The Model Forest approach was first developed and implemented by the Government of Canada in the early 1990s in 10 sites across the country. It was a response to a period of intense conflict in Canada’s forest sector at a time when environmentalists, governments, indigenous peoples, communities and forest workers were struggling over forest resources and how to manage them sustainably. The idea behind the Model Forest concept was to move away from valuing forests for timber alone towards a vision where social, environmental, economic and cultural benefits and trade-offs would be considered equally.
From the beginning, Model Forests promoted the idea of forming partnerships under a neutral forum where a range of values and interests could be represented, and where partners could experiment with new ideas under a common goal of sustainable development. Each site was intended to be a dynamic “model” from which others could learn, and, together, advance their sustainability goals in forests and the larger landscapes that surround them.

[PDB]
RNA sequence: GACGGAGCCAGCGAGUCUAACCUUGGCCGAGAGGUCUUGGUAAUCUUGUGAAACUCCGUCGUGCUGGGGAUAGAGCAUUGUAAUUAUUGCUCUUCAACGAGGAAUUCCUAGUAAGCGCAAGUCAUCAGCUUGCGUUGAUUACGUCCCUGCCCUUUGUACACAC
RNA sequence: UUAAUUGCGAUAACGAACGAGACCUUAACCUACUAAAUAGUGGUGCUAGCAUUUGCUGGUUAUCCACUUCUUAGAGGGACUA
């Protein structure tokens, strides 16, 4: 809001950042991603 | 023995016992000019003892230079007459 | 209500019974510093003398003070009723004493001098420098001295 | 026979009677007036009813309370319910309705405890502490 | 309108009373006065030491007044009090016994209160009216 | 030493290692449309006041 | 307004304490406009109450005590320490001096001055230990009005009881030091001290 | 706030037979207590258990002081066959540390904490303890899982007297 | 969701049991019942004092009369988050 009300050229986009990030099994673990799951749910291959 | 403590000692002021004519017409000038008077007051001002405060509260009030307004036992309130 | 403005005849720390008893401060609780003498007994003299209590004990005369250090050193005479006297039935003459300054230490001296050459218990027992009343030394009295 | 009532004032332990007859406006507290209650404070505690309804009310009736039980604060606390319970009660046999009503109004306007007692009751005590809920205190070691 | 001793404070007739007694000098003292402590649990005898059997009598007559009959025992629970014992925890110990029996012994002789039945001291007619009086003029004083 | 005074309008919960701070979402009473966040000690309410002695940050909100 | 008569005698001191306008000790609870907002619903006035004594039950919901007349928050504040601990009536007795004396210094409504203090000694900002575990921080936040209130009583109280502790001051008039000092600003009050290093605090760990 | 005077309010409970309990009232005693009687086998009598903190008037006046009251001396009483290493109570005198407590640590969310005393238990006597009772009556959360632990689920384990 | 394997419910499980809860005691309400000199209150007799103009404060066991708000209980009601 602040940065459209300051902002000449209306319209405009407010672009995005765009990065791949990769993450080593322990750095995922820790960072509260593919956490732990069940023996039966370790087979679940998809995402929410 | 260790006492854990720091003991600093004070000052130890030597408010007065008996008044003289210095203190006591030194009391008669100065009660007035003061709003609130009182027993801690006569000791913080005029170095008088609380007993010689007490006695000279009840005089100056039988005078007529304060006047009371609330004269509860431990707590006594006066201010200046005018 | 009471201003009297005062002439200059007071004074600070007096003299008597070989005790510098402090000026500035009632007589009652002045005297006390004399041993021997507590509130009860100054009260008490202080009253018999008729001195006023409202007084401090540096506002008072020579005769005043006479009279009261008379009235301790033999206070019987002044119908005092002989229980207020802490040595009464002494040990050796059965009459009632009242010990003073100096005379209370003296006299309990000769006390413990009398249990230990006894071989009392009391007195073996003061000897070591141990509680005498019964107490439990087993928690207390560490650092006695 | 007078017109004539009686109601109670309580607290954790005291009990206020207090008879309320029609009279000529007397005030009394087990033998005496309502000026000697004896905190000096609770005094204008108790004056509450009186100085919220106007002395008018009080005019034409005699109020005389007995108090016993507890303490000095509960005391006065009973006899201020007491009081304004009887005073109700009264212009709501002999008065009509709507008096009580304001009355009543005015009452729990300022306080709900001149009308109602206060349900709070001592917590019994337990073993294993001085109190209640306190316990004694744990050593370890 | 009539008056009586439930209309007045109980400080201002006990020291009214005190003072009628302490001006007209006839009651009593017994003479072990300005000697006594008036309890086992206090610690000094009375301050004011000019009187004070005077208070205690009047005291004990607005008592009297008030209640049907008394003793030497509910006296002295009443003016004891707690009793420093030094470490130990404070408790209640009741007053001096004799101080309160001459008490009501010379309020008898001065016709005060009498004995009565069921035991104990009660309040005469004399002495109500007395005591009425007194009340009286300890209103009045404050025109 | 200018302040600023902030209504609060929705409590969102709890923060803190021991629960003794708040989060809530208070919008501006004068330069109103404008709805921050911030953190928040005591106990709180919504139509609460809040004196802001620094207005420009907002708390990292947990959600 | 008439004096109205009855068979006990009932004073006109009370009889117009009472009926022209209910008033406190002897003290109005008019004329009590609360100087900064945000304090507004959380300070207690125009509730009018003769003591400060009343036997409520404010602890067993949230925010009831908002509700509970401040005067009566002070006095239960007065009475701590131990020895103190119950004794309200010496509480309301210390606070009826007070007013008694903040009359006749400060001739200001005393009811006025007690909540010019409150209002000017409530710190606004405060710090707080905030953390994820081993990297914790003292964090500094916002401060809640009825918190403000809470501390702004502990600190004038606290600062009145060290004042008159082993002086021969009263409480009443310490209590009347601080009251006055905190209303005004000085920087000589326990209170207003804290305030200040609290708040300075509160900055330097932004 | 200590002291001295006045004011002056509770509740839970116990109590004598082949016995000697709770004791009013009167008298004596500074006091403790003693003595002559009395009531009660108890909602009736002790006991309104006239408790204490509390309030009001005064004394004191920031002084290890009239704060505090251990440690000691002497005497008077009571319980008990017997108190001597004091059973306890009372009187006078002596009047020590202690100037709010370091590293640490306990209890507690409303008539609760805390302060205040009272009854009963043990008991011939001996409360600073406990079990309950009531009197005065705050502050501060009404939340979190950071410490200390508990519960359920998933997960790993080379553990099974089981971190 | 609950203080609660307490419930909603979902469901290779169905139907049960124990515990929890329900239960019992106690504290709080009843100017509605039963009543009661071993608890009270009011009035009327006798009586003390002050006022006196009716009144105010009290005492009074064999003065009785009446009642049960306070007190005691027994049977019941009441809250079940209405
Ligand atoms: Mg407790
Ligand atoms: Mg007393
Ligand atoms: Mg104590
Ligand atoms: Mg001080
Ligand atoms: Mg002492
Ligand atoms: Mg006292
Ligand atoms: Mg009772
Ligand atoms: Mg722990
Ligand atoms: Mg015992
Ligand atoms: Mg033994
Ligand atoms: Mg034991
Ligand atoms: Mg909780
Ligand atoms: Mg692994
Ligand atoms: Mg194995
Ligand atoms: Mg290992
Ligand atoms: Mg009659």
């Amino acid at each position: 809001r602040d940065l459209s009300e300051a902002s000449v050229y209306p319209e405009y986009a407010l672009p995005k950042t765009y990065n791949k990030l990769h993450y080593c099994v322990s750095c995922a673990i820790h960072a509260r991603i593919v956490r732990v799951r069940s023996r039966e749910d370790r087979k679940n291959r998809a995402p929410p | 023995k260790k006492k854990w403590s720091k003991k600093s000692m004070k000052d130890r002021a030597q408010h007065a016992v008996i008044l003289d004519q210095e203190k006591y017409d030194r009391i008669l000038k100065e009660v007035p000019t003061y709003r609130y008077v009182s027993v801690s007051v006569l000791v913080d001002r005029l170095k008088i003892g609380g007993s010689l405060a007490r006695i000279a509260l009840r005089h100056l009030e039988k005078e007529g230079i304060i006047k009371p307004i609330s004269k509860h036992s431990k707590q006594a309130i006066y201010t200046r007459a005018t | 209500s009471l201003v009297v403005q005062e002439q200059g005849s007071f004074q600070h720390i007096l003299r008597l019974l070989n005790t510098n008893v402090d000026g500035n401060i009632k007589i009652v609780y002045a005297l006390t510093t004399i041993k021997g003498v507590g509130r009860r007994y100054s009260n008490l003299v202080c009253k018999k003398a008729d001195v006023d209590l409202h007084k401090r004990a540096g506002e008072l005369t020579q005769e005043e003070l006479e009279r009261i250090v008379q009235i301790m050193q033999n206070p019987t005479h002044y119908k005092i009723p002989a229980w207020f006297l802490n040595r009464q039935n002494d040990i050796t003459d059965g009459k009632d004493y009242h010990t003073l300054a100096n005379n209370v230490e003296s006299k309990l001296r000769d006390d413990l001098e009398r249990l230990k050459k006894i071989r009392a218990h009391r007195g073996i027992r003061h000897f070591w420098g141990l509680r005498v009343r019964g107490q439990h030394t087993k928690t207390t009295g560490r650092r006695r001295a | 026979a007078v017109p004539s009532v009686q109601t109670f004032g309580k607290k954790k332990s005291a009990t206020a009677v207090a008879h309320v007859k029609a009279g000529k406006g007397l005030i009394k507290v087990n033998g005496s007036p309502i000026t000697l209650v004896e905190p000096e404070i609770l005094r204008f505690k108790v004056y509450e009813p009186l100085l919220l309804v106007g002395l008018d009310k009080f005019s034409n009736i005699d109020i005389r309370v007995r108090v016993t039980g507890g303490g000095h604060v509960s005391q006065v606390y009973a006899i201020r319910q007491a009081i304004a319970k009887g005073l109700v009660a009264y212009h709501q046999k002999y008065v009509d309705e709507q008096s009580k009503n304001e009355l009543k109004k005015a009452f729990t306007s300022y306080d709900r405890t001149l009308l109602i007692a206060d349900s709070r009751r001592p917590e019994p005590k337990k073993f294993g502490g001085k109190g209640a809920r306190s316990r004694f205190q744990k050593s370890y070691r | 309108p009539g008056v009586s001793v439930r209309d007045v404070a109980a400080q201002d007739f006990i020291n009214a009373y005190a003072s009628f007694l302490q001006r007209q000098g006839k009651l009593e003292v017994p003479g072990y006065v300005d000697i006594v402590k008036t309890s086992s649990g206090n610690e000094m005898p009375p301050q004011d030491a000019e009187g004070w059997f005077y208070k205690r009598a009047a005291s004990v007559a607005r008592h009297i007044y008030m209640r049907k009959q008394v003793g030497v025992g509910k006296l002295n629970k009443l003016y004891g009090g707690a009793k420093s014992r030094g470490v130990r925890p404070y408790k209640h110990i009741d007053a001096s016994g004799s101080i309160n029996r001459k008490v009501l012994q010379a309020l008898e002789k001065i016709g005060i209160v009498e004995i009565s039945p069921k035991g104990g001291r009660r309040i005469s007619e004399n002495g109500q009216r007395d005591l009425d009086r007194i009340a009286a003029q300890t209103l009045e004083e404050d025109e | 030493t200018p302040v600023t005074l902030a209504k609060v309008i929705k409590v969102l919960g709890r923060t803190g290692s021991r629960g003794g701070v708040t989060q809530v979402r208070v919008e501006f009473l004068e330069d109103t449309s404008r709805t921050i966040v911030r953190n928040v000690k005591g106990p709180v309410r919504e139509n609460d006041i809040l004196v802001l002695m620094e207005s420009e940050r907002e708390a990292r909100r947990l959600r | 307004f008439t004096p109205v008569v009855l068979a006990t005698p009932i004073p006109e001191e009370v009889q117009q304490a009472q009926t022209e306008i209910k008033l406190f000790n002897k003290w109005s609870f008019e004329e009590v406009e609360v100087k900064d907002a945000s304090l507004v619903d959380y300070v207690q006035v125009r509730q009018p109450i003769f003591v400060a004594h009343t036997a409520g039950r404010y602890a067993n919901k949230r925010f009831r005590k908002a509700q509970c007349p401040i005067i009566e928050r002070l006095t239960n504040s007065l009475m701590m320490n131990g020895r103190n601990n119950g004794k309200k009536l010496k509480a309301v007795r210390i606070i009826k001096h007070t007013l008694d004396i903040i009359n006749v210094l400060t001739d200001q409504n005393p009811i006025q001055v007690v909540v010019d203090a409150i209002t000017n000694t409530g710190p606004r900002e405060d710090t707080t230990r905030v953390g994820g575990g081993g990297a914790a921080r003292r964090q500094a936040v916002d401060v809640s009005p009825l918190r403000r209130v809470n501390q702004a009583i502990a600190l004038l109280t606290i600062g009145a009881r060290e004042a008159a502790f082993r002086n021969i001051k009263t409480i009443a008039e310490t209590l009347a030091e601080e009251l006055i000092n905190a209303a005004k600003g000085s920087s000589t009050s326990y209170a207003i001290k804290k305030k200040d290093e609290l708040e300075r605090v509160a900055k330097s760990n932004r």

The approach showed immediate promise as people came together to find common solutions to the issues they faced, such as logging practices, biodiversity conservation and economic stability.
Bolstered by the success, the Government of Canada announced the development of an International Model Forest Network at the 1992 United Nations Conference on Environment and Development (UNCED) in Rio de Janeiro, with a goal to scale up the lessons learned from Model Forests in Canada and provide a platform to share its experiences with international partners.
The IMFN Secretariat was officially established in 1995, and today continues to be hosted by the Government of Canada at Natural Resources Canada – Canadian Forest Service in Ottawa, Canada.